The important thing about practice is to isolate the problem and use some heuristic or approach to instantly improve it. if it doesn’t work, don’t keep flogging it , get more feedback (teacher role) from us and do something else.
the reason I am saying this is it seems your mindset is holding you back here as well.
Keep us posted,
October 4, 2021, 10:51 AM · Can someone confirm if the youtube I linked above is the piece Karen is playing?
October 4, 2021, 12:47 PM · What a cute little piece! The practice tips are great too. Mary Ellen--the idea of doing down, down, down for tricky slurs before eliminating any "pulse" never occurred to me. Thanks!
October 4, 2021, 7:44 PM · Yes. PAUL,that is the piece..i could not find other recording other than this version on youtube. if you come acorss other ones, i would love to know too.

And also to Stephen, thank you for your kind words too. You are right. I am certainly too frustrated.

October 4, 2021, 7:53 PM · Stephen Gene and Mary and all other teachers who has suggested practice the shifts are very useful. I also tried differrnt articulations like what you suggested down down down or even up up up. . They are helping and i can see myself improve on them. It is starting to get more secure in tune.
Edited: October 4, 2021, 10:13 PM · Greetings,
Karen, given that you have already learned the difficult bits but are getting frustrated with the end I wonder if it worth approaching things from a different direction (Just to make you more confused :)
To begin with, I often tell my Ss to practice their pieces from end to beginning rather than the more obvious direction. the reason for this is that you need up being more secure at the end and during a performance your confidence then increases rather than decreases.
OK Back to my initial suggestion. Some people may think this is too serious or high level and I do acknowledge the validity of their position but, we violinists might well do a lot better if we followed the general rule of learning a piece of music away from the instrument first, perhaps even on the piano which is what Anne Sophie Mutter does. Milstein also employed this practice at times. In order to be able to do this we need to acquire rudimentary singing ability externally which we then transfer to inside our heads.
This latter may seem obvious but when you think about it it is the essence of what violin playing is: the physical rendition of a work according to the tone /interpretation specific to your unique personality lurking in your mind. (That’s why we need to fill our mind with sounds by listening to tons of other great violinists)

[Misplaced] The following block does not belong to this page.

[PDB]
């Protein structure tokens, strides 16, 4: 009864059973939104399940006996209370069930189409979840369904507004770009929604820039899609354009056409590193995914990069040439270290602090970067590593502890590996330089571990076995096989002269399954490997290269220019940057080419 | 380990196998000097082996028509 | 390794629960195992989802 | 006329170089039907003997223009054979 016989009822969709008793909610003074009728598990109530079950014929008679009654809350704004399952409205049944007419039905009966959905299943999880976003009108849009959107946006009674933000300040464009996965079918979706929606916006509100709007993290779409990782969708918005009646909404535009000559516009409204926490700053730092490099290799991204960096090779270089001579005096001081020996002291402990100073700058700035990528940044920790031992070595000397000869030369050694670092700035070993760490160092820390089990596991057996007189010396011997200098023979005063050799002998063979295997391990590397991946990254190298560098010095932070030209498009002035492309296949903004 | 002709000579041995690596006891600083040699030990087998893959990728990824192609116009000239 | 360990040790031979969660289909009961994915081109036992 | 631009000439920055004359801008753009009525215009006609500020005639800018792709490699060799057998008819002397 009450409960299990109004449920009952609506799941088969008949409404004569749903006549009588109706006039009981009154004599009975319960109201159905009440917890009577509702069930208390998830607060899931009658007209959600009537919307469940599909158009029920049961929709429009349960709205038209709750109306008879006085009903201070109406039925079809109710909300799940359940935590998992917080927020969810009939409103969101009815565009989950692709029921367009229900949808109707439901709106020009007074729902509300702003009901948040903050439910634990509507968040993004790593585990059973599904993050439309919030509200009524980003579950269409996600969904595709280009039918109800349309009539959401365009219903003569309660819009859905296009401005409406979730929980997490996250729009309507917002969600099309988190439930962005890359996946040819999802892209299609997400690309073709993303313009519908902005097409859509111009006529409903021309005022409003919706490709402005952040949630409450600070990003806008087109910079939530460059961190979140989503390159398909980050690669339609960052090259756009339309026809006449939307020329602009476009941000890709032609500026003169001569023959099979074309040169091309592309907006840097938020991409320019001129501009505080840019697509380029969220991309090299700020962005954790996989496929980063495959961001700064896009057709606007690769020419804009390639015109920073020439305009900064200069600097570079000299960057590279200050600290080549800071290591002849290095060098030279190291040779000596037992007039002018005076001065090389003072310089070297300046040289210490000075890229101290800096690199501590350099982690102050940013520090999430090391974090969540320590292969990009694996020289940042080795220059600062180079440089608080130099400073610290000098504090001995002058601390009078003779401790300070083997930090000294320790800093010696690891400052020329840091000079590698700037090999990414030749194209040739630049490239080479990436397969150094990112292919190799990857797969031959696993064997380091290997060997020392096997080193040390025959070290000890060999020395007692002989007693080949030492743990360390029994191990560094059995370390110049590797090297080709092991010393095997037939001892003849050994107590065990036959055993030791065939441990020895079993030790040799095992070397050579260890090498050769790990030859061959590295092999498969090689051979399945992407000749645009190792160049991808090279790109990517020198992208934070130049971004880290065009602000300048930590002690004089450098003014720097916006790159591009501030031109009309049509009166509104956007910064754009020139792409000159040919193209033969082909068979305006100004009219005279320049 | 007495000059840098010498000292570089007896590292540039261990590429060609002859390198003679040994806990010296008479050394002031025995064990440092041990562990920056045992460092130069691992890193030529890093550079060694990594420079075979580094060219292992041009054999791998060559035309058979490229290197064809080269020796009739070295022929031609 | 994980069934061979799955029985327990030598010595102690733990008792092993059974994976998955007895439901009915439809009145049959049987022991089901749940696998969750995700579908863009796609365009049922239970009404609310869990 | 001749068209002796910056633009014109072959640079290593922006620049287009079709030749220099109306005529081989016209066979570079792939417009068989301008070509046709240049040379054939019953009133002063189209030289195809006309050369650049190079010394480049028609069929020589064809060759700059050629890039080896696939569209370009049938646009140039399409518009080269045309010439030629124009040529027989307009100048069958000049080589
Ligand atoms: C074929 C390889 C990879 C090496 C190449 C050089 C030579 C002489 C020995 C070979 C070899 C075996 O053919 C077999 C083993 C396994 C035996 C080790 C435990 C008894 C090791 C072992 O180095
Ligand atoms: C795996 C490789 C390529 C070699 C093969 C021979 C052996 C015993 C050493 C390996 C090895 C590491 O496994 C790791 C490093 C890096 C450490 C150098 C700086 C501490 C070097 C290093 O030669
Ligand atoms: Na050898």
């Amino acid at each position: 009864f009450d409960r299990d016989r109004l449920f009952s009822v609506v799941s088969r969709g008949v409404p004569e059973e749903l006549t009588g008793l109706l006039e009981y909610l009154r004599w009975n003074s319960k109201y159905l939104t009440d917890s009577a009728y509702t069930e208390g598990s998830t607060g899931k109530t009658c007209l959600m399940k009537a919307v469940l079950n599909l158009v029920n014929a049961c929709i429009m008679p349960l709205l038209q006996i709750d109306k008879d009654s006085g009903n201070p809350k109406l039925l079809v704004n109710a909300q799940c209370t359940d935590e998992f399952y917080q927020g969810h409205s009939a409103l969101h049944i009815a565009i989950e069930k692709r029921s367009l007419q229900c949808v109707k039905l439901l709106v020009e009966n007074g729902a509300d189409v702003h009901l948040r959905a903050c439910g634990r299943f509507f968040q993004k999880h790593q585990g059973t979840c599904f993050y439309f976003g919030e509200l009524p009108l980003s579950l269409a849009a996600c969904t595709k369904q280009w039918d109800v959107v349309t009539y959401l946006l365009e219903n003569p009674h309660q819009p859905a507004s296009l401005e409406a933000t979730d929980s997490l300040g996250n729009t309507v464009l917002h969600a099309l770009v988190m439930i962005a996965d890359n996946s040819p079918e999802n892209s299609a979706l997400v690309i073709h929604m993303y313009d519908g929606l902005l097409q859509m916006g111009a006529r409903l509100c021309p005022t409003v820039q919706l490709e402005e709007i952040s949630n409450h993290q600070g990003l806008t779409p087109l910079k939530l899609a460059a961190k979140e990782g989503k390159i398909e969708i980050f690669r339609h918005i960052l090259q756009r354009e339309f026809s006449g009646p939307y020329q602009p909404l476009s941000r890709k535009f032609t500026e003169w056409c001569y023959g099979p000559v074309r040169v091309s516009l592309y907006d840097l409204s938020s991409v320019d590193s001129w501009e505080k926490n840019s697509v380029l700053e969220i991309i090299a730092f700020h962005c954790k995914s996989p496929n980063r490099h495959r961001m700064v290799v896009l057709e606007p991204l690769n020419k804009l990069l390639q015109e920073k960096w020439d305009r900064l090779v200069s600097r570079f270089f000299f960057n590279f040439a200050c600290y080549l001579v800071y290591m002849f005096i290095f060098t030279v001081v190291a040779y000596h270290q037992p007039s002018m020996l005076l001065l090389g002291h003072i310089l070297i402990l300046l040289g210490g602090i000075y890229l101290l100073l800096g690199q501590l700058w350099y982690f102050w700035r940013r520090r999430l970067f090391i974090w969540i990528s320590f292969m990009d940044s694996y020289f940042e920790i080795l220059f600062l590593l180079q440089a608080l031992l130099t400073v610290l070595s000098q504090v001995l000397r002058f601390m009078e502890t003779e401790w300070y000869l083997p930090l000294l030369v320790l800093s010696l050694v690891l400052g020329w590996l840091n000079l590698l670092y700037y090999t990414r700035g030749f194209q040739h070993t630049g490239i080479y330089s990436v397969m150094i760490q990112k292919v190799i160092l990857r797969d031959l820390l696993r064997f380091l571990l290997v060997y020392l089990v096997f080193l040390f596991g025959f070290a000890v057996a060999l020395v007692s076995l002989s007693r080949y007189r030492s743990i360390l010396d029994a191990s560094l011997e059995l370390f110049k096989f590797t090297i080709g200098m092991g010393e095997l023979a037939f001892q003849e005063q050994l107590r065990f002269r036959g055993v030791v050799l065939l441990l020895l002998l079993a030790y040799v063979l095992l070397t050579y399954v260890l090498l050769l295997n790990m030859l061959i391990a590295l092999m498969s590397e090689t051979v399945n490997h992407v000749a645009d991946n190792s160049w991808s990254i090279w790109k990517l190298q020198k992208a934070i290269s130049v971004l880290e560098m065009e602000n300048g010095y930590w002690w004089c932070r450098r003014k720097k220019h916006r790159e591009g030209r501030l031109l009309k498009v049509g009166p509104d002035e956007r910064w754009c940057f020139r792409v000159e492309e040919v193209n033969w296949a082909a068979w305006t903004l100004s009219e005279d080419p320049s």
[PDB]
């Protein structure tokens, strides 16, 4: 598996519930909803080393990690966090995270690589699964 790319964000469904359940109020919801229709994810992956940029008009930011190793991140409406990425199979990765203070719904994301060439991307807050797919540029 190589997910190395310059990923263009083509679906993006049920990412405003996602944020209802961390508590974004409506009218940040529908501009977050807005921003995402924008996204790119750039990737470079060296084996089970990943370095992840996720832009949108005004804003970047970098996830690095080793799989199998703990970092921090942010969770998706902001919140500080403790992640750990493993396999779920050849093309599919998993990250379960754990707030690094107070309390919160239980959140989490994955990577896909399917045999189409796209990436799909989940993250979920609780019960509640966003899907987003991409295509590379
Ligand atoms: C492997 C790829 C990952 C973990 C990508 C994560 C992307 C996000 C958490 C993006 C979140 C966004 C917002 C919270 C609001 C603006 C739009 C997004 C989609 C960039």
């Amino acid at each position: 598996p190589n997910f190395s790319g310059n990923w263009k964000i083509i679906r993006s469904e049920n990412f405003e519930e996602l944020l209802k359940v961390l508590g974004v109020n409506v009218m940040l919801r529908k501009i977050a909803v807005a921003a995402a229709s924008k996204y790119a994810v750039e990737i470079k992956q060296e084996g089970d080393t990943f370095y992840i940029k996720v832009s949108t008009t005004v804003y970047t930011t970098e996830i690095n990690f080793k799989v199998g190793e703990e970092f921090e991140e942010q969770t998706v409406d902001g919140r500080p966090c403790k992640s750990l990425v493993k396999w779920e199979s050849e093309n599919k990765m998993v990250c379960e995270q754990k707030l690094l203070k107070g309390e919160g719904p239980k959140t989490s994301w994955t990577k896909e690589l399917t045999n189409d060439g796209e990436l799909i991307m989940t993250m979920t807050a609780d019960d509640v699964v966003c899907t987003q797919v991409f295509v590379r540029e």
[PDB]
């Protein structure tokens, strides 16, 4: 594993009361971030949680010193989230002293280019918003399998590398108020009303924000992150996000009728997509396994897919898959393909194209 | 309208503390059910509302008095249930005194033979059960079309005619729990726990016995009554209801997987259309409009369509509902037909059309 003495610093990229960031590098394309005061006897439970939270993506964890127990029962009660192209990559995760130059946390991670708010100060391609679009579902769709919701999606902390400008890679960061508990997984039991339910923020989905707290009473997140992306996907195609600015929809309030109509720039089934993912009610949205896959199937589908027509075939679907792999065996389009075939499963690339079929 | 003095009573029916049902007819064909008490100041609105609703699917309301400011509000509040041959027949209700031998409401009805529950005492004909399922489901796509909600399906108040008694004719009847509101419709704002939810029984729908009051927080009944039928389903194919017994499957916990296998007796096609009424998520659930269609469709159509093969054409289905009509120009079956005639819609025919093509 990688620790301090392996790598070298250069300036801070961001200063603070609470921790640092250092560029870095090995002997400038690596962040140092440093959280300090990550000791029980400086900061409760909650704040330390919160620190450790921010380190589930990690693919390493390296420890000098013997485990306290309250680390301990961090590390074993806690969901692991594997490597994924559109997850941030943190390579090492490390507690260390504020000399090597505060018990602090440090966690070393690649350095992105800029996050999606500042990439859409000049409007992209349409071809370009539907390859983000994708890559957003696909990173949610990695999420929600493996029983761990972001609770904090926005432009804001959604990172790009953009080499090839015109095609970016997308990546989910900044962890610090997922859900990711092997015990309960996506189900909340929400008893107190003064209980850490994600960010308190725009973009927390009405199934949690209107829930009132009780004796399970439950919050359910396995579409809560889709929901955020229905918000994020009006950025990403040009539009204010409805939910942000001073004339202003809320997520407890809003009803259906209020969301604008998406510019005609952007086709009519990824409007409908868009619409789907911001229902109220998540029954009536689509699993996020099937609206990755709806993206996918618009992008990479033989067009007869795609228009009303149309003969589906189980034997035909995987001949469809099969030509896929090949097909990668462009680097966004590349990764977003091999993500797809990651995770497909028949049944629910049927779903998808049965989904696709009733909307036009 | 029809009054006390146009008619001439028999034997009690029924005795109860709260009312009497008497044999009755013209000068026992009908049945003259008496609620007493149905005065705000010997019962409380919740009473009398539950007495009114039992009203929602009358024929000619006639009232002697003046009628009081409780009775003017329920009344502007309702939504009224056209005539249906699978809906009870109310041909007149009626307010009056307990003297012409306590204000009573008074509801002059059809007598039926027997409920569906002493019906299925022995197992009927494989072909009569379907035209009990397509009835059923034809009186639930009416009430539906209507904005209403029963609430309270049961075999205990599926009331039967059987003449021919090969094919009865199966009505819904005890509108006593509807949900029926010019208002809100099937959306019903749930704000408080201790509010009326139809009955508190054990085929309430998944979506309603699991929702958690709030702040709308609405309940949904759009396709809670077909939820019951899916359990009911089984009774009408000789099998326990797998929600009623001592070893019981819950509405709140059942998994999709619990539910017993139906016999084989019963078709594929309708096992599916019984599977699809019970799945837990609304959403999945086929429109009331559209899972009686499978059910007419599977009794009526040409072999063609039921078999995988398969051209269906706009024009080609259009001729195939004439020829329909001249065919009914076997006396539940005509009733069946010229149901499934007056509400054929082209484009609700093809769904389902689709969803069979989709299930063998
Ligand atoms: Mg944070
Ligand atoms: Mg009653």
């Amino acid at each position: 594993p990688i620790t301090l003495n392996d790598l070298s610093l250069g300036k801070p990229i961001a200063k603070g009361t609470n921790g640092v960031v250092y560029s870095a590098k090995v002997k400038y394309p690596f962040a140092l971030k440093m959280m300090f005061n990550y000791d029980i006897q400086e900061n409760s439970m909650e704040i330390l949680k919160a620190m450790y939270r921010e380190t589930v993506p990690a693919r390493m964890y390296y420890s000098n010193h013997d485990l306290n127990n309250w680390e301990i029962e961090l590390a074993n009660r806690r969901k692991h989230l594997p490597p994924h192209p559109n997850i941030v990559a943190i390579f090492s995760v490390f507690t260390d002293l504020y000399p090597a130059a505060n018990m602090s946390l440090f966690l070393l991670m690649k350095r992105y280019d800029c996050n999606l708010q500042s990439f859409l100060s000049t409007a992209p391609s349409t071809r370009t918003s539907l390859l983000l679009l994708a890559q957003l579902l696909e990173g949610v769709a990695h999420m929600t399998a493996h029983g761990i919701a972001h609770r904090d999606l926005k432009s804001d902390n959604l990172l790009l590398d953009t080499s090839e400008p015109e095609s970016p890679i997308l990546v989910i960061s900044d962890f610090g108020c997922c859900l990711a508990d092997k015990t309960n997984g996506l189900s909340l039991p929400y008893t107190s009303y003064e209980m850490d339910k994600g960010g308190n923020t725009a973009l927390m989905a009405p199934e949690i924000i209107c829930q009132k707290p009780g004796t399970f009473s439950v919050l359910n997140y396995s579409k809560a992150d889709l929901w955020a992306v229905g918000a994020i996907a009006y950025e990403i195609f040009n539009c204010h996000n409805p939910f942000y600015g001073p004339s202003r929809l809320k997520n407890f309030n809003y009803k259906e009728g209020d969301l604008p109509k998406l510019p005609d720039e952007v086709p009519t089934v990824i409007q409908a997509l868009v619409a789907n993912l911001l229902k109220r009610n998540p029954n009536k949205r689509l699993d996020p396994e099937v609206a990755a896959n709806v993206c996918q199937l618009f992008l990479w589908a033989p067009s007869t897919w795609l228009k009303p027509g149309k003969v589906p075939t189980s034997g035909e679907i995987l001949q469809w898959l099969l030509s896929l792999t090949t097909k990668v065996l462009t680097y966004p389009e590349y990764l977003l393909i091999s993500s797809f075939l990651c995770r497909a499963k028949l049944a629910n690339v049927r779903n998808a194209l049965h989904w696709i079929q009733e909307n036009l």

The struggle that seems to be stressing me out appears to me a little like you may be bypassing this procedure and fighting to get each note right instead of letting the sound in your head lead you to where you need to be. We nerdy people (well me anyway) are , of course, feeding this habit by providing you with more and more nifty ways of misleading yourself.
So, why don’t you take a step back and reevaluate the whole thing. Can you sing it in your head? Can you play it on the piano, or ukulele for that matter? Then, can you visualize your self playing t beautifully on stage in front of an audience?’ If you can do this last thing then you could do this before you go to sleep every night. This kind of visualization training is at the core of most sports training and ignored by most violinists for some reason…
Hope this gives you pause/paws for thought,
October 6, 2021, 9:47 AM · I knew Mendelssohn had visited Staffa, where Fingal's Cave is (to be inspired to write Fingal's Cave), but I never knew that Hubay had visited Barra (to be inspired to write Bararolle).
October 6, 2021, 11:27 AM · Looking at the piece on IMSLP, i.e. on the first edition I find some interesting fingerings. If I didn't miss something there isn't a single instance of the second position even though plenty of passages have the look of requiring it.

Secondly: Do you think the numerous harmonics (and open strings) are there for musical reasons?* The very first note is a (natural) harmonic. If there were no fingerings I would play that A in fourth position**. The same A appears a number of times in the following measures, marked as a harmonic every time. Is this somehow musically motivated or does it reflect Hubay's judgement of the technical ability of the people these pieces are evidently written for (upper middle class people who made "Hausmusik")?

* Are the fingerings even by the composer? My guess would be yes, since he was a virtuoso himself but who knows?

** BTW I don't think there is an instance of fourth position in the whole piece either.

P.S. As in all fingered editions there are instances where fingerings are missing, usually where decisions are complicated, most notably in measure 17 (first measure of the fourth line in the violin part). That a#: 1 or 4? Or (as I would) second position)?

October 6, 2021, 12:07 PM · yes Albrecht, very typical of these old editions. you do see a second position fingering once in a while in these old editions, but very rarely. in general I find it pretty meaningless for editions, old or recent, to indicate fingerings, except in etudes of course where the particular fingering may be part of the exercise.
Edited: October 6, 2021, 4:32 PM · I am mostly just wondering about the naturals. Are they just for ease of playing or is there musical intention? I can't see any musical sense myself with the exception of the three final notes. But I keep wondering.

And BTW John: Hubay did not visit Barra, he visited Barca.

Edited: October 7, 2021, 10:30 AM · I use an edition where quite a few bits in the piece are in 2nd position and 4th. In fact 1 to 5th are all there in the first page already
October 7, 2021, 2:37 PM · Good for you. the IMSLP version is horrible…:)
October 7, 2021, 2:37 PM · Good for you. the IMSLP version is horrible…:)
October 7, 2021, 4:37 PM · Horrible it may be but it is the first edition, the one presumably proof read and accepted by the composer. It shows how standards have changed since Hubay's time.
October 7, 2021, 10:21 PM · greetings,
i found the following comment on the Naxos website /page about Hubay:
‘Often described as the father of modern Hungarian violin playing, Jeno Hubay had a cosmopolitan training, spanning both the German and Franco-Belgian schools of violin playing. He began lessons with his father Karl (Károly) Huber (1828–1885), w’
Not sure how well it stands up to scrutiny…